Establish inclusion and exclusion criteria and partitioning factors
The objective of the future use of the RI is critical, because it is the basis for defining the characteristics of the population to be studied and thus, for choosing inclusion, exclusion, and partitioning criteria for the selection of individuals. Minimal criteria of exclusion include any clinical sign of disease or administration of medications, perhaps with the exception of anthelminthics. Other quantifiable exclusion factors that indicate poor health or undue stress can be added, such as a body temperature, heart rate, or body condition score above a certain level. A questionnaire with simple questions requiring unambiguous answers can aid in categorizing individuals. An example of such a questionnaire for humans is given in C28-A35 and can be adapted to veterinary clinical pathology. Once the questionnaire is completed by the client and the investigator, the reference subjects undergo a physical examination and other testing as necessary or indicated by the selection protocol. Selected reference individuals are then categorized or excluded based on the ex-

clusion criteria or evidence of poor health. The selection of reference individuals should not be too restrictive nor should reference individuals consist only of healthy young adult animals. All subjective and objective assessments should be recorded and included in the reference study document.
Decide on an appropriate number of reference individuals
The appropriate number of reference individuals should be determined according to the desired CI of the reference limits. One-hundred and twenty is the recommended minimum number of individuals in the reference sample group because it is the smallest number from which it is possible to estimate the 90% CIs of the reference limits using the nonparametric method.10,38 The number of reference values necessary to achieve a given CI using nonparametric methods is much higher than by parametric methods, with the highest numbers required in cases of pronounced skewness.39–41 In some animal populations (eg, exotic species) it is extremely difficult to achieve these recommended reference sample sizes; however, it is still advised that ‘‘the number of samples should be as high as possible’’5 without indicating a minimum number.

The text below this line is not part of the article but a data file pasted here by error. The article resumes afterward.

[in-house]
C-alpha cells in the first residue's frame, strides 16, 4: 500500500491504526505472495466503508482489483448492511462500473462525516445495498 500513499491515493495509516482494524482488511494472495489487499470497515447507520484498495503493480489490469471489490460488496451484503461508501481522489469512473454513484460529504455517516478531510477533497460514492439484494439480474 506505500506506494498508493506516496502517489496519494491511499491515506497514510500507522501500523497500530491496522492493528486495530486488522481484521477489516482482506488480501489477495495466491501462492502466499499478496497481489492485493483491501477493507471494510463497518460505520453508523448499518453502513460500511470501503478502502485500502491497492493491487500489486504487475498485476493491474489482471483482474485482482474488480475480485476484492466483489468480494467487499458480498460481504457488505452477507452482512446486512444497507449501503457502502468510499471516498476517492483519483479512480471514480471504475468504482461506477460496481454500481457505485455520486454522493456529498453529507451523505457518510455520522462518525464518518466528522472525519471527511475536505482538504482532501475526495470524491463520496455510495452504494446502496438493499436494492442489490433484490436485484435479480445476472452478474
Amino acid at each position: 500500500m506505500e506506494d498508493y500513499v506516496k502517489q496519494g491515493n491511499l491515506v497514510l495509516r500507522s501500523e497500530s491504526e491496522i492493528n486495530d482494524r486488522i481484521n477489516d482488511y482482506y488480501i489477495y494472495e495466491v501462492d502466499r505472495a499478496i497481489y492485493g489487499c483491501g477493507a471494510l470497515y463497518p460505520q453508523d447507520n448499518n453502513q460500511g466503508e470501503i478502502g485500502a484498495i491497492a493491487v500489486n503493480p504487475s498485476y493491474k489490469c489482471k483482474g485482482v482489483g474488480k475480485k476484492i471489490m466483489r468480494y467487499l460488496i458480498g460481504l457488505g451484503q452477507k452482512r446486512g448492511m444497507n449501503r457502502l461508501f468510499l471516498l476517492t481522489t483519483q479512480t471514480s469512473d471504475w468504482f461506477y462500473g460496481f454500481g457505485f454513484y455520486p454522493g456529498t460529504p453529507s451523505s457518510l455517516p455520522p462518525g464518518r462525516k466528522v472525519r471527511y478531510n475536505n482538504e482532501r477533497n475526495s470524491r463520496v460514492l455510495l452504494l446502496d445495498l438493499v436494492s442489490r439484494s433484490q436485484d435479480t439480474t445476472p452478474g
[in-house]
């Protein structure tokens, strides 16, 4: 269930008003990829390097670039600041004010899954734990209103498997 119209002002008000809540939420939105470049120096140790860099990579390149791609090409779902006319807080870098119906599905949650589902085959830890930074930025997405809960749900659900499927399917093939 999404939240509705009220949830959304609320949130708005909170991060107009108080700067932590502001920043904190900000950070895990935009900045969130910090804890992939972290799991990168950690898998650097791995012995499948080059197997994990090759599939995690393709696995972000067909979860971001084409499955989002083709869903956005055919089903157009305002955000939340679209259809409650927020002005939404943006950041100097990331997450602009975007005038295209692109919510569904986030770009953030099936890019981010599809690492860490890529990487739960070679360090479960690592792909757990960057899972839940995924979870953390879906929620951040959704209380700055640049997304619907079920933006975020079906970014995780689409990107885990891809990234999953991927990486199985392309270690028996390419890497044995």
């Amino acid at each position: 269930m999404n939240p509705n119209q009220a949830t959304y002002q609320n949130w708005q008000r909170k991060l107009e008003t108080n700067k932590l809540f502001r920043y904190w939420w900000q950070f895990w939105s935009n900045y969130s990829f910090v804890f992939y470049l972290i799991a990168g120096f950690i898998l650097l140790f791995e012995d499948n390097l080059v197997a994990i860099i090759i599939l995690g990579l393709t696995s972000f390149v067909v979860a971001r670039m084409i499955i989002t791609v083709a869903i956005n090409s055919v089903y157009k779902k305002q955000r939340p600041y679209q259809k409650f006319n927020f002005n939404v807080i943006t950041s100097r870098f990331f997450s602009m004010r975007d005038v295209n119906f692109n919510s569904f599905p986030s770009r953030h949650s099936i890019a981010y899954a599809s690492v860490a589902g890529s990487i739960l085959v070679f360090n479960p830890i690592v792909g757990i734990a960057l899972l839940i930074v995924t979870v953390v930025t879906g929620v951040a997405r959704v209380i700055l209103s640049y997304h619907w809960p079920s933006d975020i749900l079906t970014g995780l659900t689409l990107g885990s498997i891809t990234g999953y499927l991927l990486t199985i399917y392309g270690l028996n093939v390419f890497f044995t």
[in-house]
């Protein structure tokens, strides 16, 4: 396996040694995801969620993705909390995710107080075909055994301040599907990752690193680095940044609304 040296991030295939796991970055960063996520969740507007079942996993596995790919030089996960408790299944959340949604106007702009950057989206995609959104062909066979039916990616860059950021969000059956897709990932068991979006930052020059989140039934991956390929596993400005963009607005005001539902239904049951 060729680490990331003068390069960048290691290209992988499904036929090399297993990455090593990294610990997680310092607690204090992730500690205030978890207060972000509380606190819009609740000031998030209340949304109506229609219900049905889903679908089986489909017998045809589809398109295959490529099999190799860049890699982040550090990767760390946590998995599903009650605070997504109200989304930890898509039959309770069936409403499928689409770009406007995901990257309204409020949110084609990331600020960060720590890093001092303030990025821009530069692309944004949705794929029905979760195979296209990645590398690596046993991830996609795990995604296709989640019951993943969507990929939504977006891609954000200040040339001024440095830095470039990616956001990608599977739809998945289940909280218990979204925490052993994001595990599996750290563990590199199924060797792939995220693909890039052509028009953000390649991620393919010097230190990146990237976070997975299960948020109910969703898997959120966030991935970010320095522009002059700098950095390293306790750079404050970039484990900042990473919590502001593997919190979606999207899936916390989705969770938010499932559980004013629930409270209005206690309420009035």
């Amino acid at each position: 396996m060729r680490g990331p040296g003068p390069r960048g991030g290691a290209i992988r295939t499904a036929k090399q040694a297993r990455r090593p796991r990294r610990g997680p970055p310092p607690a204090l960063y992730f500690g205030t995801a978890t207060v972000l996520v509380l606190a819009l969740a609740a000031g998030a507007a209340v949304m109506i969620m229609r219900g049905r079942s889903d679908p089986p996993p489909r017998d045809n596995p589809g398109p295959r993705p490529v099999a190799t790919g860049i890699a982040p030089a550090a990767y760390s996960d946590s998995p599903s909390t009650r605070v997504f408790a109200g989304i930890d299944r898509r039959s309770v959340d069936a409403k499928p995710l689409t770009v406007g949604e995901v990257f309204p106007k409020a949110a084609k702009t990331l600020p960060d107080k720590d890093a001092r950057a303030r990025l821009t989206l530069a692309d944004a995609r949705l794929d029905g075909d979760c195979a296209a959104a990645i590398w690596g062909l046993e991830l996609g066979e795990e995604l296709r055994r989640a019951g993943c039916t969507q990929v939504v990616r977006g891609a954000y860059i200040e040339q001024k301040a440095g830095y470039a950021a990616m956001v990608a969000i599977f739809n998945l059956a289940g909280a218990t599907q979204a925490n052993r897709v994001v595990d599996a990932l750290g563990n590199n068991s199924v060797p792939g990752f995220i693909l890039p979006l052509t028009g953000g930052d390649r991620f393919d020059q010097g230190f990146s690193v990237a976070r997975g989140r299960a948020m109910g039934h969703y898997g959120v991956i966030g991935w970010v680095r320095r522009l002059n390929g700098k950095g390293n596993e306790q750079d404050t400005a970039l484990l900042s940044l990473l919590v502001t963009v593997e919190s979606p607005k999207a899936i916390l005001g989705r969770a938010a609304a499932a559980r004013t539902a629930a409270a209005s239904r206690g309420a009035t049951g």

Prepare the reference individuals and collect and process the specimens
Preparation of selected reference animals, if necessary, should be made according to information collected in the first steps (preanalytical, analytical, and biological factors of variation and inclusion/exclusion criteria). Specimen type, collection method and specimen handling and processing should be standardized and the same as for patient specimens. Specimens handled improperly or of poor quality (eg, hemolyzed specimens or samples that have not been stored appropriately) should be rejected.
Analyze the specimens with a quality-controlled method
Reference specimens should analyzed in the same manner as for patient specimens. Quality management of analytical methods is critical for the reliability of the values obtained.42,43 ‘‘The methods used must be described in detail, reporting between-run analytical imprecision, limit of detection, linearity, recovery, and interference characteristics, but especially its trueness and the demonstration of traceability of results provided to higher order methods or materials, when they exist.’’5,44,45 Some experts advise that these specifications be communicated to clinicians to aid in the interpretation of results,46 whereas CLSI only

recommends that this information be available upon request.
Inspect and analyze the data